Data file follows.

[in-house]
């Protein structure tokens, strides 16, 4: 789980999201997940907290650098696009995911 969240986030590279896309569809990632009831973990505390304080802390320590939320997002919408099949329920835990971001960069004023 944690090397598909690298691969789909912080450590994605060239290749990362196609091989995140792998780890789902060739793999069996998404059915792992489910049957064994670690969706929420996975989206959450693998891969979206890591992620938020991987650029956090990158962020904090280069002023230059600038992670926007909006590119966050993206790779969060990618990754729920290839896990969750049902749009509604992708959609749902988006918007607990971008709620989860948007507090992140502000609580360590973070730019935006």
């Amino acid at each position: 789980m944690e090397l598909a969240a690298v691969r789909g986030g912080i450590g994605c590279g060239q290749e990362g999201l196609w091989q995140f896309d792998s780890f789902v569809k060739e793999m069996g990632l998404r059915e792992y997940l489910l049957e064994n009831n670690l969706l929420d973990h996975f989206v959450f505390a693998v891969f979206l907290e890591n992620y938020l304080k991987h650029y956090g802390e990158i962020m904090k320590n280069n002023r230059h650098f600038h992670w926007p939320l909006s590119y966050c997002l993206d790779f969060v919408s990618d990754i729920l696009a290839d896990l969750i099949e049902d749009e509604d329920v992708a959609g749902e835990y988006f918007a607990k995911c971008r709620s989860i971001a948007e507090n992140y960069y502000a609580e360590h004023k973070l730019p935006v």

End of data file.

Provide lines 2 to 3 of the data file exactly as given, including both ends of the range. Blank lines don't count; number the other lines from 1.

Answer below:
């Protein structure tokens, strides 16, 4: 789980999201997940907290650098696009995911 969240986030590279896309569809990632009831973990505390304080802390320590939320997002919408099949329920835990971001960069004023 944690090397598909690298691969789909912080450590994605060239290749990362196609091989995140792998780890789902060739793999069996998404059915792992489910049957064994670690969706929420996975989206959450693998891969979206890591992620938020991987650029956090990158962020904090280069002023230059600038992670926007909006590119966050993206790779969060990618990754729920290839896990969750049902749009509604992708959609749902988006918007607990971008709620989860948007507090992140502000609580360590973070730019935006």
């Amino acid at each position: 789980m944690e090397l598909a969240a690298v691969r789909g986030g912080i450590g994605c590279g060239q290749e990362g999201l196609w091989q995140f896309d792998s780890f789902v569809k060739e793999m069996g990632l998404r059915e792992y997940l489910l049957e064994n009831n670690l969706l929420d973990h996975f989206v959450f505390a693998v891969f979206l907290e890591n992620y938020l304080k991987h650029y956090g802390e990158i962020m904090k320590n280069n002023r230059h650098f600038h992670w926007p939320l909006s590119y966050c997002l993206d790779f969060v919408s990618d990754i729920l696009a290839d896990l969750i099949e049902d749009e509604d329920v992708a959609g749902e835990y988006f918007a607990k995911c971008r709620s989860i971001a948007e507090n992140y960069y502000a609580e360590h004023k973070l730019p935006v």